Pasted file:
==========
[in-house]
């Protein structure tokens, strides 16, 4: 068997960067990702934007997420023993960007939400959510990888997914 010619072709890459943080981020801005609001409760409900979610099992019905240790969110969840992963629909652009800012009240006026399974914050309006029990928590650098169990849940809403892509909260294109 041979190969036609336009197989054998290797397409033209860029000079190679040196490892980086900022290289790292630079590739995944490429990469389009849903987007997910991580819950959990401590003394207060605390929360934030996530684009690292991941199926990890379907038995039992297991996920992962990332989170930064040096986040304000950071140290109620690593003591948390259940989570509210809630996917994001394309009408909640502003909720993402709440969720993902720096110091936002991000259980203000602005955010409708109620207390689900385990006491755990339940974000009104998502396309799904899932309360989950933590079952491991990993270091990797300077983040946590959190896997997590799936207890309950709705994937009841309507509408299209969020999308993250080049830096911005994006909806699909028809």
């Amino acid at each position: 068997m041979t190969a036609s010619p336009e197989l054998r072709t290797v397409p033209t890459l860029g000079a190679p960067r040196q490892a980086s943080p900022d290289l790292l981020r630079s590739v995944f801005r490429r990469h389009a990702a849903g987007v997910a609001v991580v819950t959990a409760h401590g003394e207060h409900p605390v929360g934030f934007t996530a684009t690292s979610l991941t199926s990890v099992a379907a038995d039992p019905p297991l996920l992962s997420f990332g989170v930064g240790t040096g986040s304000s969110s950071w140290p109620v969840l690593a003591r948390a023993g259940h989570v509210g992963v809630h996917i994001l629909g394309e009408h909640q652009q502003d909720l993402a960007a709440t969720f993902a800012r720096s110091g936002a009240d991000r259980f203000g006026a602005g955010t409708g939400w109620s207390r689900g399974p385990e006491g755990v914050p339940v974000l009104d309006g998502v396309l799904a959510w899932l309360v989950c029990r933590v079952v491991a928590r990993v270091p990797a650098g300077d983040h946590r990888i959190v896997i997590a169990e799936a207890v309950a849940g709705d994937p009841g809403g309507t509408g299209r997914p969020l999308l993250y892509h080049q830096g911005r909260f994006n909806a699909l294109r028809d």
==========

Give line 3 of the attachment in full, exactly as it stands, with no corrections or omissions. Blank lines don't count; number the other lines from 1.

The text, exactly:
């Amino acid at each position: 068997m041979t190969a036609s010619p336009e197989l054998r072709t290797v397409p033209t890459l860029g000079a190679p960067r040196q490892a980086s943080p900022d290289l790292l981020r630079s590739v995944f801005r490429r990469h389009a990702a849903g987007v997910a609001v991580v819950t959990a409760h401590g003394e207060h409900p605390v929360g934030f934007t996530a684009t690292s979610l991941t199926s990890v099992a379907a038995d039992p019905p297991l996920l992962s997420f990332g989170v930064g240790t040096g986040s304000s969110s950071w140290p109620v969840l690593a003591r948390a023993g259940h989570v509210g992963v809630h996917i994001l629909g394309e009408h909640q652009q502003d909720l993402a960007a709440t969720f993902a800012r720096s110091g936002a009240d991000r259980f203000g006026a602005g955010t409708g939400w109620s207390r689900g399974p385990e006491g755990v914050p339940v974000l009104d309006g998502v396309l799904a959510w899932l309360v989950c029990r933590v079952v491991a928590r990993v270091p990797a650098g300077d983040h946590r990888i959190v896997i997590a169990e799936a207890v309950a849940g709705d994937p009841g809403g309507t509408g299209r997914p969020l999308l993250y892509h080049q830096g911005r909260f994006n909806a699909l294109r028809d």